Studies in contrast
Have you ever gone grape picking? It’s an interesting experience – you look for ripe grapes and pick them. Sounds simple, but if you’ve ever gone picking, you know the danger of diminishing contrasts.
Here’s what I mean: pick the ripest grapes off of the vine. Keep looking at the vine and without the contrast of the truly ripe, less ripe stuff tends to look ripe. There’s less to contrast it with, less to judge it by, and so your brain perceives it as ripe.
When you get home, instead of a basket of ripe grapes ready to eat, you have an entire melange of grapes in different stages of ripeness. Some stuff you’ll look at and wonder why you ever picked it.
Now flip your view to the world of digital marketing and social media. Who do you follow? Who do you judge to be expert, to be experienced, to be most likely to help you when you or your business need help?
Take a step back. Are those truly the ripest grapes available, or are you making judgements based on limited contrast? There are plenty of people online promoting themselves as experts in this or that, but ask yourself if your horizons and social circle are wide enough to give true contrast, to judge whether that person truly does shine no matter who they’re compared against, before you hire them for your business.
I’ve seen this mistake most often in hiring. A hiring manager will get a pool of resumes and a mandate to fill an open position. In the absence of a truly great candidate, they’ll pick the best of a bad lot and then have to suffer that person until they quit or are fired.
Here’s one way to make sure you’re still getting ripe grapes and not being blinded by diminishing contrasts: change grape vines. I try to submit myself as a professional speaker to lots of industry-specific trade shows rather than just social media events because every time I’m on stage with a completely different group of people, I get a chance to see a different social circle, a different fishbowl. I get to pick from a different grape vine entirely.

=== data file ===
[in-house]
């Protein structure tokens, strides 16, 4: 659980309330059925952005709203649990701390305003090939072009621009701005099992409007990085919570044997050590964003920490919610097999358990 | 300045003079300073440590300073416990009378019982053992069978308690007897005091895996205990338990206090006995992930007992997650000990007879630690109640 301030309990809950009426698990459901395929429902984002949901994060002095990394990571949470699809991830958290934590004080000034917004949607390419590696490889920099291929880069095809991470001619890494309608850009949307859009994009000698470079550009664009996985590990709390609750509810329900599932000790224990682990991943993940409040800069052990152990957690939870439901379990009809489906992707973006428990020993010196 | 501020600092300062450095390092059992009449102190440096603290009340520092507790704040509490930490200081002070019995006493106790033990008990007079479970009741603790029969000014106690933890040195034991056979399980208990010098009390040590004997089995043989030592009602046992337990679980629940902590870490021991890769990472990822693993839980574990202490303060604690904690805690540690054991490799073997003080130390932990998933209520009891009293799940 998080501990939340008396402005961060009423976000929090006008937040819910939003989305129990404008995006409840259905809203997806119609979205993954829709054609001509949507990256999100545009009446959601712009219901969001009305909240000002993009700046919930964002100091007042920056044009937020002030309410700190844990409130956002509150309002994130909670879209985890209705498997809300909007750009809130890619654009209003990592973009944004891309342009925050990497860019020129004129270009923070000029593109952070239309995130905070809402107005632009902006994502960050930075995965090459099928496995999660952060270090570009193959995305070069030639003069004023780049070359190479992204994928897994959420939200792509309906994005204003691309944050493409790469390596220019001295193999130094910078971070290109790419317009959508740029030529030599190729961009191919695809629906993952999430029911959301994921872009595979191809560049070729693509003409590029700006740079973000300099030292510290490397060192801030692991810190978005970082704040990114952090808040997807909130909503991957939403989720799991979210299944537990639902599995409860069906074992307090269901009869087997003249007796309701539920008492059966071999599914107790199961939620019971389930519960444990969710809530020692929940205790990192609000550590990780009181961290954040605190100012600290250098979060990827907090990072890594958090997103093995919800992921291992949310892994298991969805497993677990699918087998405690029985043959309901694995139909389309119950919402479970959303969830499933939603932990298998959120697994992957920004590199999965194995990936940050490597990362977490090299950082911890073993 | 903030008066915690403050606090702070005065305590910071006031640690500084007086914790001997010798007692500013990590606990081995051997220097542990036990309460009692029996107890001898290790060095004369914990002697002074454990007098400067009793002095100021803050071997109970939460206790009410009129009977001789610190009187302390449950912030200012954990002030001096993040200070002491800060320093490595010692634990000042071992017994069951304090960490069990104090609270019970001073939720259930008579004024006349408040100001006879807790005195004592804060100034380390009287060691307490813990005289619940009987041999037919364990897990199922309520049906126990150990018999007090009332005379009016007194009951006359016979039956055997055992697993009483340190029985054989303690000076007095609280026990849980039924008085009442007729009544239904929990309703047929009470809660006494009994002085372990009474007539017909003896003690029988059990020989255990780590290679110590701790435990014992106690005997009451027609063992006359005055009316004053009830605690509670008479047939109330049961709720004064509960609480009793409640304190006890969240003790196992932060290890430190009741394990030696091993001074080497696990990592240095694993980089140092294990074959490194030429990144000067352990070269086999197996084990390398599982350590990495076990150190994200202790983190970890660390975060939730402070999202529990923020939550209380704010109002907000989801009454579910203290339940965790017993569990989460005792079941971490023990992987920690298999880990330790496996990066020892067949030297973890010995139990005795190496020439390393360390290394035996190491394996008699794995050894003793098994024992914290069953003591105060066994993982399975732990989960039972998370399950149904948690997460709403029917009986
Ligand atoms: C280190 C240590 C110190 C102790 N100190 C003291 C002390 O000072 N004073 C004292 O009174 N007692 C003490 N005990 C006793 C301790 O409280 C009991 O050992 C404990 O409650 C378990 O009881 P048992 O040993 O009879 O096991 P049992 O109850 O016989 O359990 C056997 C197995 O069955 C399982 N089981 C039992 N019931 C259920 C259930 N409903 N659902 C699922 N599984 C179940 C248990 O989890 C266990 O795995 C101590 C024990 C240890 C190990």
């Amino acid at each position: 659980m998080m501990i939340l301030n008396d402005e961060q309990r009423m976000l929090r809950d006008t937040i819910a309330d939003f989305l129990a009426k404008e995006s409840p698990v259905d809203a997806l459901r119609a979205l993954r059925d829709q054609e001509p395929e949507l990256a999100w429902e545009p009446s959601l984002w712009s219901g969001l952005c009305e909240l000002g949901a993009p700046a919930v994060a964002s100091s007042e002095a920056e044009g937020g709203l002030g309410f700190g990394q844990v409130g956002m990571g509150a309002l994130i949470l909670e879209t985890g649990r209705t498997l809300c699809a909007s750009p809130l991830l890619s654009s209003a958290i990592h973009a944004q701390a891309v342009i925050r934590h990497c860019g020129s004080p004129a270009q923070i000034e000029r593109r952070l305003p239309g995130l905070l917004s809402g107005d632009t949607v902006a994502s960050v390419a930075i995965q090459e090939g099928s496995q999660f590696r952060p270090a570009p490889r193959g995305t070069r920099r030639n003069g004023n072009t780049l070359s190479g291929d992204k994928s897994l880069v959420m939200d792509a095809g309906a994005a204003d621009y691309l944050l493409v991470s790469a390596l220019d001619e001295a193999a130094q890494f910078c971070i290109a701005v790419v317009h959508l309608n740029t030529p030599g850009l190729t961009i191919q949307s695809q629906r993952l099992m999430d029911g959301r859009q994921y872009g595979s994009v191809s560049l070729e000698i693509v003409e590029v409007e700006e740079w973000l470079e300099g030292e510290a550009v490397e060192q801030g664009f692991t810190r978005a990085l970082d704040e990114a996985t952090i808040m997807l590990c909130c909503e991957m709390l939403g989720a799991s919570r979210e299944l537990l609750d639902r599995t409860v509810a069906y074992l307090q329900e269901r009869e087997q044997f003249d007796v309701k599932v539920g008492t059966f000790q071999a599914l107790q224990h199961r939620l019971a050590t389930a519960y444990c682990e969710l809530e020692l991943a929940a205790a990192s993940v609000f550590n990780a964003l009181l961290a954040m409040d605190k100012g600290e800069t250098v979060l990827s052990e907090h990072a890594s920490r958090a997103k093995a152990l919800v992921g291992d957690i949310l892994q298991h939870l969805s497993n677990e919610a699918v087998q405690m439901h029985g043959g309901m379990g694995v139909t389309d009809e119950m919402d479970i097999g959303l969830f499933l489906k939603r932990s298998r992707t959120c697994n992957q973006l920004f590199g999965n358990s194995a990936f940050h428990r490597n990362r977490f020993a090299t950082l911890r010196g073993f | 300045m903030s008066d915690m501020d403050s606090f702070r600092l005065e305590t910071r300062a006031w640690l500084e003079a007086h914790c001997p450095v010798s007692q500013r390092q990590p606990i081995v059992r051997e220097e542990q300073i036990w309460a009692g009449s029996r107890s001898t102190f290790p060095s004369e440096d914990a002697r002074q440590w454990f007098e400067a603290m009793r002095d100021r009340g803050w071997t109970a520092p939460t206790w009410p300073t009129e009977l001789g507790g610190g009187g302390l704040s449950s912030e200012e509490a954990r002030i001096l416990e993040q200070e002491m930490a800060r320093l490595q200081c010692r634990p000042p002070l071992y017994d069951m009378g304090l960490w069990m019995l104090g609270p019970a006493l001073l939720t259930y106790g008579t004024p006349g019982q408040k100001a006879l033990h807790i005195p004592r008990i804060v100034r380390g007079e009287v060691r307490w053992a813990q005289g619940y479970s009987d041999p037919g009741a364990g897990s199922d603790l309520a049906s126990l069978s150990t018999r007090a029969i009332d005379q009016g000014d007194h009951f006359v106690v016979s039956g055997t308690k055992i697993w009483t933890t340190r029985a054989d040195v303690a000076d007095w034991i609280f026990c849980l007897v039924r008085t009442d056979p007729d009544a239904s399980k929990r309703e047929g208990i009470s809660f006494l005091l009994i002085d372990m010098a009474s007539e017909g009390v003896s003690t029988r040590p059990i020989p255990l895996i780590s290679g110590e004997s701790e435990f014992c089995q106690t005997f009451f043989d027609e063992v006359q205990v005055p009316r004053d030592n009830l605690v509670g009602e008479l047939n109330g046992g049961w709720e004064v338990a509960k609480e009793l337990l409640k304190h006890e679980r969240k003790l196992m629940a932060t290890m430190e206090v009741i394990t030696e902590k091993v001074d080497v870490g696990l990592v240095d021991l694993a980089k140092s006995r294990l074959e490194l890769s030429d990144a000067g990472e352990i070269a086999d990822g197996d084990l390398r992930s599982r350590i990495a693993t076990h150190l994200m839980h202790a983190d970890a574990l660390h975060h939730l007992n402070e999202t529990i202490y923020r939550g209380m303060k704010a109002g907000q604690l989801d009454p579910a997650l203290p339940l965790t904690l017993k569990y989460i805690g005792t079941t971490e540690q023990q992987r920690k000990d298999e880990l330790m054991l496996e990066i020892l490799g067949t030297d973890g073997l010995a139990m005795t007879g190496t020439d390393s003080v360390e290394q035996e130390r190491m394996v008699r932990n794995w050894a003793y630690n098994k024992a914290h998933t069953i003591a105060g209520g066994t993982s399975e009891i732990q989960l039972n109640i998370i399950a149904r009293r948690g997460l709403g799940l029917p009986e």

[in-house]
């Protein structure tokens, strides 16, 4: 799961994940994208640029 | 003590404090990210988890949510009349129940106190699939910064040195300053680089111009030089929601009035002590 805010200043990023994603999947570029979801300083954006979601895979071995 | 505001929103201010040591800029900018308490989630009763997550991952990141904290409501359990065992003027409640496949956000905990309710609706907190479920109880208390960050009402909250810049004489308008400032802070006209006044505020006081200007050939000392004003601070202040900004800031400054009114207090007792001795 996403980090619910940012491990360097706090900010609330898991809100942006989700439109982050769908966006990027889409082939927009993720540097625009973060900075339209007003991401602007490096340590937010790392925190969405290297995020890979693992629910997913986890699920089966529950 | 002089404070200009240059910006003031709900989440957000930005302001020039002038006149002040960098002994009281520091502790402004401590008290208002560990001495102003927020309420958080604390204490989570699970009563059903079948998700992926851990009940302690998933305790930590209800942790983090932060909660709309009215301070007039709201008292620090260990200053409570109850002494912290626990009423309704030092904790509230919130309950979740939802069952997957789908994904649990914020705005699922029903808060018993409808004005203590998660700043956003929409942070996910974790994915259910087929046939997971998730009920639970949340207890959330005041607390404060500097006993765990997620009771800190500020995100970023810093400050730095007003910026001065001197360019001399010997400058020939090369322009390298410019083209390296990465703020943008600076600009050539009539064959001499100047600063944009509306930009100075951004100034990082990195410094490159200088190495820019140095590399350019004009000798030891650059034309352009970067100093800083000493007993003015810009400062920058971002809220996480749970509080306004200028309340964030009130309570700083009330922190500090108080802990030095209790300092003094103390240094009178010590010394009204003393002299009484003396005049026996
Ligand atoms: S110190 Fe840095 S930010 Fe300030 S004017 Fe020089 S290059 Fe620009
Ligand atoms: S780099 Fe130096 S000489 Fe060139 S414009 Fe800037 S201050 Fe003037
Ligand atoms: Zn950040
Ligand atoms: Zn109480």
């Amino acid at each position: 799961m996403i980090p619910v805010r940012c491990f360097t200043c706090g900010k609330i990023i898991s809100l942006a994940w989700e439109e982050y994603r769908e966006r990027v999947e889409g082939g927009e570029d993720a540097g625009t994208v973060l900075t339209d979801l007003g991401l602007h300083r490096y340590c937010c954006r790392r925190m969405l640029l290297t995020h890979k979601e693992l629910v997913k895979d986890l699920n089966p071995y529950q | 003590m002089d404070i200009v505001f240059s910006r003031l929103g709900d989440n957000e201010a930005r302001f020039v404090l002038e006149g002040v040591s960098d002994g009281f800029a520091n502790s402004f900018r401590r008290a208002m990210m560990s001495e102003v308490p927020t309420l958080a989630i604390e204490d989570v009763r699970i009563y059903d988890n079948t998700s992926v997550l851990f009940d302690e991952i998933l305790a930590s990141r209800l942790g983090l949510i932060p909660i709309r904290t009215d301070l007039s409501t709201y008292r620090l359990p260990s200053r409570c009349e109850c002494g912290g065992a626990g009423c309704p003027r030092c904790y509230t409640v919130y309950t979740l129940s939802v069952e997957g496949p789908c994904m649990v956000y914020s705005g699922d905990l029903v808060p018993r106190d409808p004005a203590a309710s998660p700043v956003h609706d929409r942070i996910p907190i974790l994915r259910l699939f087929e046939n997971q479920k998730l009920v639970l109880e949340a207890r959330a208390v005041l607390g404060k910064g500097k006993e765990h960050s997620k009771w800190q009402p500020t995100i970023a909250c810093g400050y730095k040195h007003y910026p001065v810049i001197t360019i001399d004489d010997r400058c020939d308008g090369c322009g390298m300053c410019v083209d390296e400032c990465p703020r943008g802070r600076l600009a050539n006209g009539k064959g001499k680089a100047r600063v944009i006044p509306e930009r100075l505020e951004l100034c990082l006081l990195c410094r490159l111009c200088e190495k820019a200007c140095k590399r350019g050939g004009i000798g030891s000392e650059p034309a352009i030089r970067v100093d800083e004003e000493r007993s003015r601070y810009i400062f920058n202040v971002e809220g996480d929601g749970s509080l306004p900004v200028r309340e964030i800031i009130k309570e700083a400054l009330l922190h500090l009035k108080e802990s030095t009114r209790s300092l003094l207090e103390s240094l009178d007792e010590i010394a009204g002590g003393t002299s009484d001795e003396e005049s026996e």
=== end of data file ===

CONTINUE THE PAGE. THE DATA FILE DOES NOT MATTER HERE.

You don’t have to be a professional speaker to do this. Change your searches. Instead of just watching, Googling, and subscribing to social media folks, look for different industries or verticals to follow. See who are the expert marketers in industrial concrete, Muslim faith based groups, fiber optics, European porn, etc. and start following and subscribing to those people. You’ll be amazed at how different industries value different things and get a truly broad view of how business and marketing can be done. This in turn will make you a far better practitioner as you’ll have more sources for processes and strategy than someone who’s trying to scrounge up meager pickings from the same depleted vine everyone else is working.
Beware of the danger of diminishing contrasts. Explore different grape vines and get out of the social media fishbowl while others remain trapped, because when all the ripe stuff is gone, all that you really have left is…
… sour grapes.
You might also enjoy:
- How to Measure the Marketing Impact of Public Speaking
- Understand the Meaning of Metrics
- It's Okay to Not Be Okay Right Now
- Is Social Listening Useful?
- How To Start Your Public Speaking Career
Want to read more like this from Christopher Penn? Get updates here:
Get your copy of AI For Marketers
Chris, what a fantastic way to rethink things. Thanks for the vivid grapes metaphor and smart thought-starters, as always. And I’m going blueberry picking next weekend – will keep this in mind.
I am such a fan of your metaphors. Great illustration to prove you point. Glad to see your blog is back up and running, too 🙂
Amazing, Amazing, Amazing post. This has been my mistake – following all the great social media folks but forgetting my real audiences. Thanks Chris for the great tip.